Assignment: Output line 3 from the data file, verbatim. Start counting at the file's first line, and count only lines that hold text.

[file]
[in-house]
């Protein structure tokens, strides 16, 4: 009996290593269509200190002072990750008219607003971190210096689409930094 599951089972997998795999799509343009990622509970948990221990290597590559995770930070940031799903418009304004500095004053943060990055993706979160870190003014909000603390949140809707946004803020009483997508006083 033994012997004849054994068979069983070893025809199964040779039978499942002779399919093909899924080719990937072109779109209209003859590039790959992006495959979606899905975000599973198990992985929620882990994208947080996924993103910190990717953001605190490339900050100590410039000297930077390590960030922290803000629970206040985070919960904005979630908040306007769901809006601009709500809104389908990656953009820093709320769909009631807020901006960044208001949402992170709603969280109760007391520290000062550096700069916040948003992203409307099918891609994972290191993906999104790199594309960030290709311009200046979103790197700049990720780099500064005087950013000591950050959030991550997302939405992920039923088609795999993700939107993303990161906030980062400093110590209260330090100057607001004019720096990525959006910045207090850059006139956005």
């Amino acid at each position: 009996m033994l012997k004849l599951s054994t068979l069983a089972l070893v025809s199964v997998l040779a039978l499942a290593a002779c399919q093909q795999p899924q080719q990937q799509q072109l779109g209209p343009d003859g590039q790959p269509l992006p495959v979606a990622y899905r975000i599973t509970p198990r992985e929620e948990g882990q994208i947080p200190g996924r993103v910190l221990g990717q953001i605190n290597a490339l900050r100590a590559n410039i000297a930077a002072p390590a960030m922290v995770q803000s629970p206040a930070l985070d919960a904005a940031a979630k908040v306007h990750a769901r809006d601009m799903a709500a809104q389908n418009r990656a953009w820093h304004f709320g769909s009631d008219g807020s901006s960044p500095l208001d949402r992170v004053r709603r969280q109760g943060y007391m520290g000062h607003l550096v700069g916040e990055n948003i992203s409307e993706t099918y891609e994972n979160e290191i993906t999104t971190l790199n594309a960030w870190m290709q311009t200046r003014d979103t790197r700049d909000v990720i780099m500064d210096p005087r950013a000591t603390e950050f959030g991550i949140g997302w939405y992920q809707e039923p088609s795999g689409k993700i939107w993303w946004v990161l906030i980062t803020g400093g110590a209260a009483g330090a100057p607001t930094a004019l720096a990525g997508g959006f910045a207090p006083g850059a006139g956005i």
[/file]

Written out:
């Amino acid at each position: 009996m033994l012997k004849l599951s054994t068979l069983a089972l070893v025809s199964v997998l040779a039978l499942a290593a002779c399919q093909q795999p899924q080719q990937q799509q072109l779109g209209p343009d003859g590039q790959p269509l992006p495959v979606a990622y899905r975000i599973t509970p198990r992985e929620e948990g882990q994208i947080p200190g996924r993103v910190l221990g990717q953001i605190n290597a490339l900050r100590a590559n410039i000297a930077a002072p390590a960030m922290v995770q803000s629970p206040a930070l985070d919960a904005a940031a979630k908040v306007h990750a769901r809006d601009m799903a709500a809104q389908n418009r990656a953009w820093h304004f709320g769909s009631d008219g807020s901006s960044p500095l208001d949402r992170v004053r709603r969280q109760g943060y007391m520290g000062h607003l550096v700069g916040e990055n948003i992203s409307e993706t099918y891609e994972n979160e290191i993906t999104t971190l790199n594309a960030w870190m290709q311009t200046r003014d979103t790197r700049d909000v990720i780099m500064d210096p005087r950013a000591t603390e950050f959030g991550i949140g997302w939405y992920q809707e039923p088609s795999g689409k993700i939107w993303w946004v990161l906030i980062t803020g400093g110590a209260a009483g330090a100057p607001t930094a004019l720096a990525g997508g959006f910045a207090p006083g850059a006139g956005i």